Hi,

I'm reviewing some basic calculus concepts, and I have the following questions that will probably be very easy for you guys to answer, although I'm stuck since a long time on them.

Given the usual limit that is used in the definition of "e": lim (n->infinity) (1+1/n), how do we prove that the limit exists and it is finite?

Can we use the binomial theorem expansion for a finite n, and prove that the coefficients tend to be 1/k! for n that goes to infinity, so we get the Taylor expansion? I'd like to see a rigorous proof of this derivation of e's expression as a power series, we shouldn't forget to prove that the coefficients of the binomial expansion don't diverge (in fact, i guess they should converge) as n goes to infinity...

Or without expanding it, can we prove the following statements:

let a(n)=(1+1/n)^n

1-prove that a(n) is strictly increasing
2-prove that a(n) is limited above by a finite positive number L (for instance, we could try to prove it for L=3 or L=4): a(n)<L for all n.

Final questions:

A-if we manage to prove the two statements above, then did we successfully prove that the limit exists?
B-is there a better way than this to prove that the limit exists?

Thanks! And please excuse me for the length of the post...

2. Using the notation $e^x=\exp(x)$ we show it.
It is easy to use Napier’s inequality to show that $\dfrac{1}{n+1}\le\ln\left(1+\frac{1}{n}\right)\le\ dfrac{1}{n}.$

Raise e to those powers $\exp\left(\frac{1}{n+1}\right)\le\left(1+\frac{1}{ n}\right)\le\exp\left(\frac{1}{n}\right).$.

Raise each of those to the nth power
$\exp\left(\frac{n}{n+1}\right)\le\left(1+\frac{1}{ n}\right)^n\le e.$.

It is squeezed between e & e.

3. Thank you for answering so soon, the proof is very simple, but how do you define ln(x) without proving the limit of e first? I mean, wouldn't it be circular logic?

We should find a way to prove it without using the natural logarithm...

Alternatively, we could define ln(x) as the integral of 1/t from 1 to x, and then napier's inequality should be simple to infer, but we need to use a integral definition...

there should be an elementary method to prove it...

4. There are so many different ways to do this.

Notice that for $n\ge 2$ we have $\[
\left( {1 - \frac{1}{{n^2 }}} \right)^n \geqslant \left( {1 - \frac{1}
{n}} \right)\; \Rightarrow \;\left( {1 + \frac{1}{n}} \right)^n \geqslant \left( {1 + \frac{1}{{n - 1}}} \right)^{n - 1}$
.

So the sequence $\left( {1 + \frac{1}{n}} \right)^n$ is increasing and bounded above. That means it converges.

Call that limit $e$.

EDIT: If you need to show it is bounded.
$\left( {1 + \frac{1}
{n}} \right)^n = \sum\limits_{k = 0}^n {C(n,k)\left( {\frac{1}
{n}} \right)^k } < 1 + \left( {1 + \frac{1}
{2} + \cdots + \frac{1}
{{2^{n - 1} }}} \right) < 3$

5. Ok thank you very much, I understood how you deduced the facts from those inequalities, I will work to prove them.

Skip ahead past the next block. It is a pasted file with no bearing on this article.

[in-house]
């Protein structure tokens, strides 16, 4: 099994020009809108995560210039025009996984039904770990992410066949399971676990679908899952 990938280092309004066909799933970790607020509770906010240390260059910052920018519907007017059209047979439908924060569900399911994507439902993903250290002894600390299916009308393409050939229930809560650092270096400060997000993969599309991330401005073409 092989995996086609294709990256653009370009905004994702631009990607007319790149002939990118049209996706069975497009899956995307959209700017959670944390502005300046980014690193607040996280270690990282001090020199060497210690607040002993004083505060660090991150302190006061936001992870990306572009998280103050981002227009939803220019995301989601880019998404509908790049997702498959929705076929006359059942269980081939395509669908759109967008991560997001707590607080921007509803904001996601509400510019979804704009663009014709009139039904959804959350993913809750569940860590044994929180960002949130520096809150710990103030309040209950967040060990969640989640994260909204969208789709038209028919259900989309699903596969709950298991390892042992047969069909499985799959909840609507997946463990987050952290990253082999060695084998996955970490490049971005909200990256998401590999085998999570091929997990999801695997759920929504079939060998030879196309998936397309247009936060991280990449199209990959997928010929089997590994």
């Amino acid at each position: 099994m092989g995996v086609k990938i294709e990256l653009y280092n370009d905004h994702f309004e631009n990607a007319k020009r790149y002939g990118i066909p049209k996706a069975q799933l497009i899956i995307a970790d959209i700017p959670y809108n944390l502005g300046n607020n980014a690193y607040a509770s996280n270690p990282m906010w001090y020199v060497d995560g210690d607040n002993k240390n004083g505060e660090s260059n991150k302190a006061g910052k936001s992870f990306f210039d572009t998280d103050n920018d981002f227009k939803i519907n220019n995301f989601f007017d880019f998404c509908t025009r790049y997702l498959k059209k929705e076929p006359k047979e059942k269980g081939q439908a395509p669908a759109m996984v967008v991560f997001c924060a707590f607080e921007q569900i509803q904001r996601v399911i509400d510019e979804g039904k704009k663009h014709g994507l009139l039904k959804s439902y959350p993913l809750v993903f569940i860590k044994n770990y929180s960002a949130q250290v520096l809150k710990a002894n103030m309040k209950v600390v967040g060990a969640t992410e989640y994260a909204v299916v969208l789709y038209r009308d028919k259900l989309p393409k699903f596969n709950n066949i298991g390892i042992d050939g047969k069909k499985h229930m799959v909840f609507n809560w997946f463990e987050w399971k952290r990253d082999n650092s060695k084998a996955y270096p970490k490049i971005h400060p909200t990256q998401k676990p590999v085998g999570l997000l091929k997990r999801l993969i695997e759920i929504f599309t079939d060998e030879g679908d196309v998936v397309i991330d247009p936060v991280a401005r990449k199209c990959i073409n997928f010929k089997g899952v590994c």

You have been very kind, thanks again.

6. Here is a couple of links from PlanetMath.

7. Great, thanks again!

8. By definition, $e$ is the base of the exponential function that is its own derivative.

Therefore $\frac{d}{dx}(e^x) = e^x$.

If we wish to evaluate $e$, we need to use this definition.

$\frac{d}{dx}(e^x) = \lim_{h \to 0}\frac{e^{x + h} - e^x}{h}$

$= \lim_{h \to 0}\frac{e^xe^h - e^x}{h}$

$= \lim_{h \to 0}\frac{e^x(e^h - 1)}{h}$

$= e^x\lim_{h \to 0}\frac{e^h - 1}{h}$.

Since we know by definition that $\frac{d}{dx}(e^x) = e^x$, that means

$e^x\lim_{h \to 0}\frac{e^h - 1}{h} = e^x$

$\lim_{h \to 0}\frac{e^h - 1}{h}= 1$

$\lim_{h \to 0}(e^h - 1) = \lim_{h \to 0}h$

$\lim_{h \to 0}e^h = \lim_{h \to 0}(1 + h)$

$\lim_{h \to 0}(e^h)^{\frac{1}{h}} = \lim_{h \to 0}(1 + h)^{\frac{1}{h}}$

$e = \lim_{h \to 0}(1 + h)^{\frac{1}{h}}$.

Now if we let $h = \frac{1}{n}$, then as $h \to 0, n \to \infty$.

Thus $e = \lim_{n \to \infty}\left(1 + \frac{1}{n}\right)^n$.

9. Another useful way to define ln(x) is simply:
$ln(x)= \int_1^x \frac{1}{t}dt$

Since $\frac{1}{t}$ is defined for all non-zero t, this defines ln(x) for all positive x. It is clearly continuous and differentiable for all x. By the fundamental theorem of Calculus, its derivative is 1/x. Since that is positive for all positive x, ln(x) is an increasing function and so a one-to-one function.

It is not difficulty to prove, by substitutions in the integral, that
1) For any positive x, $ln(1/x)= - ln(x)$.
2) For any positive x and y, $ln(xy)= ln(x)+ ln(y)$.
3) For any positive x and y any real number, $ln(x^y)= y ln(x)$.

For example, for the last one, $ln(x^y)$ is, by this definition, $\int_1^{x^y}\frac{1}{t}dt$.

If $y\ne 0$, define $u= t^{1/y}$ so that $t= u^y$, $du= y u^{y- 1}du$ so that $\frac{1}{t}dt= \frac{1}{u^y}(y u^{y-1}du)= y \frac{1}{u}du$. When t= 1, $u= 1^{1/y}= 1$ and when $t= x^y$, $u= (x^y)^{1/y}= x$ so the integral becomes
$ln(x^y)= \int_1^x y \frac{1}{u}du= y\int_1^x \frac{1}{u}du= y ln(x)$

(If y= 0 then $x^y= x^0= 1$ and $ln(x^y)= ln(1)= \int_1^1 \frac{1}{t}dt= 0= 0 ln(x)= y ln(x)$ still.)

It follows then that ln(x) is a one-to-one function from the positive real numbers onto the real numbers and so has an inverse function, exp(x), from the real numbers to the positive real numbers.

Finally, if y= exp(x), then x= ln(y). If x is not 0, divide both sides by x to get $1= \frac{1}{x}ln(y)= ln(y^{1/x})$. Going back to the exponential form, $y^{1/x}= exp(1)$ so $y= (exp(1))^x$.
(If x= 0, then y= 1 because $ln(1)= \int_1^1 \frac{1}{t}dt= 0$. So we still have $exp(x)= exp(0)= 1= (exp(1))^0$.